Spotlight on Lennox-Gastaut syndrome

In this article, Dr. Mary Spiciarich and Dr. Solomon Moshe of Albert Einstein College of Medicine discuss Lennox-Gastaut syndrome, which is diagnosed in individuals with intractable epilepsy characterized by multiple seizure types, slow spike-wave pattern on EEG, and cognitive deterioration typically after first seizure onset. Seizure types include tonic seizures that mainly occur in sleep, atonic seizures, atypical absences, and myoclonic seizures. The condition may follow West syndrome but has also been associated with various genetic and neurocutaneous syndromes, metabolic diseases, and early infectious or ischemic insults or may have an unknown etiology. Numerous interventions as well as medications have been studied in treating this condition. Clobazam has been studied in controlling drop attacks and cannabidiol is being researched as an adjunctive antiepileptic agent in patients with Lennox-Gastaut syndrome and other intractable epilepsy syndromes.

To view the complete article, click here and log in.

Spotlight on Eyelid myoclonia with and without absences

Eyelid myoclonia with or without absences is a form of epileptic seizure manifesting with myoclonic jerks of the eyelids, often with brief absences. These seizures are mainly precipitated by lights and closing of the eyes. They occur in symptomatic, possibly symptomatic, and idiopathic generalized epilepsies. Most authors support the view that eyelid myoclonia with absences is the defining seizure type of an idiopathic syndrome (Jeavons syndrome) of reflex epilepsy, which is genetically determined, has age-related onset, and affects otherwise normal children, with a female preponderance. Jeavons syndrome is probably lifelong with continuing seizures in adult life. Eyelid myoclonia is often confused with facial tics or self-induction of seizures.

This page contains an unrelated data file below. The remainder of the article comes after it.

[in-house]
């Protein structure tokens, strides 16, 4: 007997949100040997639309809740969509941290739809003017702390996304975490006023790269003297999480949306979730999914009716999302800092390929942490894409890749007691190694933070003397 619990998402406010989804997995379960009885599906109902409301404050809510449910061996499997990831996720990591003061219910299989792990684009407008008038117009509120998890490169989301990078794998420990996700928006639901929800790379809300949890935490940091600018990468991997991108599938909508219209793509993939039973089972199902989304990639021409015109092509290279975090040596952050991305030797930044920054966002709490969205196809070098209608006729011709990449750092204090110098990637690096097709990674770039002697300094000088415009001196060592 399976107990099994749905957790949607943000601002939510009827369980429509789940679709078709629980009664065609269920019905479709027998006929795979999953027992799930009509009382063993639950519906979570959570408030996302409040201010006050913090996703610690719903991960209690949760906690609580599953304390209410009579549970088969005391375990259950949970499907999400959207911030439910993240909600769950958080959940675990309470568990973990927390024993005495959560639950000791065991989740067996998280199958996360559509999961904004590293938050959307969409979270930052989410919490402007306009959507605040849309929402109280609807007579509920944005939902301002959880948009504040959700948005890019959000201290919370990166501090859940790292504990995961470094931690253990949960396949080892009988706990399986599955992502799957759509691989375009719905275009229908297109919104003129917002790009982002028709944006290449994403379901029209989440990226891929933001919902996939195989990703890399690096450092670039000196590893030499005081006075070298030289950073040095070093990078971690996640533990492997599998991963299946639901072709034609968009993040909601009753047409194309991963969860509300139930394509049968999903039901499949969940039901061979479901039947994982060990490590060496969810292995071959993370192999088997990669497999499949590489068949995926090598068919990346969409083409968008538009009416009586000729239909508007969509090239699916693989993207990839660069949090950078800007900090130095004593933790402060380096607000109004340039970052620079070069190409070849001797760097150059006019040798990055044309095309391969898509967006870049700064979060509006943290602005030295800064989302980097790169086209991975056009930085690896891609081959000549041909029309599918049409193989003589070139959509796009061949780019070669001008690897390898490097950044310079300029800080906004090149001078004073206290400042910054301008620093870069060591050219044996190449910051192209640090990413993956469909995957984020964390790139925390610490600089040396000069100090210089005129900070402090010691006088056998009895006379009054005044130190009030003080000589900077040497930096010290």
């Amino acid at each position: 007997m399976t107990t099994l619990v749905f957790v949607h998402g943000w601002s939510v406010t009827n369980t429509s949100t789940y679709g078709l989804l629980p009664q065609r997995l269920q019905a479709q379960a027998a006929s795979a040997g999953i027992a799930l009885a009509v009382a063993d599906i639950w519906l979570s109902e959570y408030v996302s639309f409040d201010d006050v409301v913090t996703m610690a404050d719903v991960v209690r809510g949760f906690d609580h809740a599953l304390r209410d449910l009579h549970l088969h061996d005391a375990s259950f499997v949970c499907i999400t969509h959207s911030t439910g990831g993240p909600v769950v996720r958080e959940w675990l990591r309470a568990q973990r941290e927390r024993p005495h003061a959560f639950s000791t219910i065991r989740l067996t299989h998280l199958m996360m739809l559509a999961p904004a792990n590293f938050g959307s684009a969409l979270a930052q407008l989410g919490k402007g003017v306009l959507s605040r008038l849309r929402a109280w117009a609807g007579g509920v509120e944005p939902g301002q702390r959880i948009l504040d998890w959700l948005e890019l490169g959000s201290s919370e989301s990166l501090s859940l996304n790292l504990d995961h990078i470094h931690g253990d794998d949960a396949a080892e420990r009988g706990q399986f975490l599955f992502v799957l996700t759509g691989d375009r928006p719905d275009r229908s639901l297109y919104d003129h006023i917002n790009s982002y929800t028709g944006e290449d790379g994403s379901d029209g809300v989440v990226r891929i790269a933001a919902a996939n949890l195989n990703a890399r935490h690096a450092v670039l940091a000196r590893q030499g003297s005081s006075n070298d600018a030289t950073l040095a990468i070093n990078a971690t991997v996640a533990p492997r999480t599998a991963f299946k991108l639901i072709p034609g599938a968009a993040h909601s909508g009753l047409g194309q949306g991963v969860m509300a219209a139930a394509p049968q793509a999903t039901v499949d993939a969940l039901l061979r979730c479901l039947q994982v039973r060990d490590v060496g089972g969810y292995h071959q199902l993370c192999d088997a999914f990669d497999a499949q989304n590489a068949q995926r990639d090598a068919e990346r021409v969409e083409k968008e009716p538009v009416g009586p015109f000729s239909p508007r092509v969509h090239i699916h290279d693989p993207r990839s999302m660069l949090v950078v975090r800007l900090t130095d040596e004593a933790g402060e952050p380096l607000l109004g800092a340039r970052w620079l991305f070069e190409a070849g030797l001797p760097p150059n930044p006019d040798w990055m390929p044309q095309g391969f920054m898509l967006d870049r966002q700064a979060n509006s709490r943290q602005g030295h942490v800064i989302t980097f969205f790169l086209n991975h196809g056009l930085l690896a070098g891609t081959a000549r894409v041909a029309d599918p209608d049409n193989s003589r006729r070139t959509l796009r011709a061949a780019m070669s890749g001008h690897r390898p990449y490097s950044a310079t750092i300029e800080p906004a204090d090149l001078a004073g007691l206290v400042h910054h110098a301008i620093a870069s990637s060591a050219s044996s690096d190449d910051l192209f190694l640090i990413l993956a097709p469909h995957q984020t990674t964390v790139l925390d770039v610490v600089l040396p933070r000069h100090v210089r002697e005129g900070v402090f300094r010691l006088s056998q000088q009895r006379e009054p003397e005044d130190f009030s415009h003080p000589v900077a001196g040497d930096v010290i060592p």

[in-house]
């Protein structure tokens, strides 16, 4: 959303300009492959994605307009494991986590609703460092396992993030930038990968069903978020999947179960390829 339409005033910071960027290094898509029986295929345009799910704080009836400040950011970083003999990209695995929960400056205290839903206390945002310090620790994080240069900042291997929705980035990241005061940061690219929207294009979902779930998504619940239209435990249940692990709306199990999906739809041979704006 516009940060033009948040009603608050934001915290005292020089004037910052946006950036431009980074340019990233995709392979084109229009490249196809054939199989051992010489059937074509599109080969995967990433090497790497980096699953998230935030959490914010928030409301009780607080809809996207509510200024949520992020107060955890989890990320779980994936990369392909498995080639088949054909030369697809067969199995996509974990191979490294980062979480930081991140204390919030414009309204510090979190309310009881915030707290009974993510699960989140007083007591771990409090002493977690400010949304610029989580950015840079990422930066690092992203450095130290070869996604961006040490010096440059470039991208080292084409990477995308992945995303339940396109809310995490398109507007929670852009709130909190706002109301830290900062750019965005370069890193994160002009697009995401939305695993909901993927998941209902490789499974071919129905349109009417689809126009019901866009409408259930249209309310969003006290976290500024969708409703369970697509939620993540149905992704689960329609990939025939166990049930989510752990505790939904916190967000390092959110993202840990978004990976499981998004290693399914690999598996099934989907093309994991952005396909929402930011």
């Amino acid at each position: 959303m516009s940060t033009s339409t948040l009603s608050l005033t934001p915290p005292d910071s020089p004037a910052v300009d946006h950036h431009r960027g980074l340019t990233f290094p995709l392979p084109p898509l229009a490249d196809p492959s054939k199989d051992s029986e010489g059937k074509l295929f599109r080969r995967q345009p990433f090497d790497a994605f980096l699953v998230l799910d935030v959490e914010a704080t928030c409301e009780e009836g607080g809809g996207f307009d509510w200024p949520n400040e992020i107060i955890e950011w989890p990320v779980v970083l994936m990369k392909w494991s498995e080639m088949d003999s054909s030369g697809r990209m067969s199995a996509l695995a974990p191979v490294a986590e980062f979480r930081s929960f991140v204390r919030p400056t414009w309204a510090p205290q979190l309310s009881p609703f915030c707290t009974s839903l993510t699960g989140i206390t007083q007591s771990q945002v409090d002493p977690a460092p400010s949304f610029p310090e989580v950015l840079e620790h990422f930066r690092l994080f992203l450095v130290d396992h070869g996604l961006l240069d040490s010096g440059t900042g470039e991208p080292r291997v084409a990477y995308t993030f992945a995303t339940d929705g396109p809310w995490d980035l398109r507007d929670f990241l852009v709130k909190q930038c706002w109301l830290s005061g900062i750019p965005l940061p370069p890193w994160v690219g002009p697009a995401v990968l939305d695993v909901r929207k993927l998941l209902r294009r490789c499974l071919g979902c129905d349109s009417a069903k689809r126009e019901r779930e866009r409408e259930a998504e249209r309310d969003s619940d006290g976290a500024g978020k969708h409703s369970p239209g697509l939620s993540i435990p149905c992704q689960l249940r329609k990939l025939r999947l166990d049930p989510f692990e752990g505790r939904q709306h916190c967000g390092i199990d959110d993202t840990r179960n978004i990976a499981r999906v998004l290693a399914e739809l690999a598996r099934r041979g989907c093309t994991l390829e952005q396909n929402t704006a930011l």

In this article, Dr. C P Panayiotopoulos of St. Thomas’ Hospital details developments in the clinical manifestations, pathophysiology, genetics, and pharmacological treatment of eyelid myoclonia with absences.

To view the complete article, click here and log in.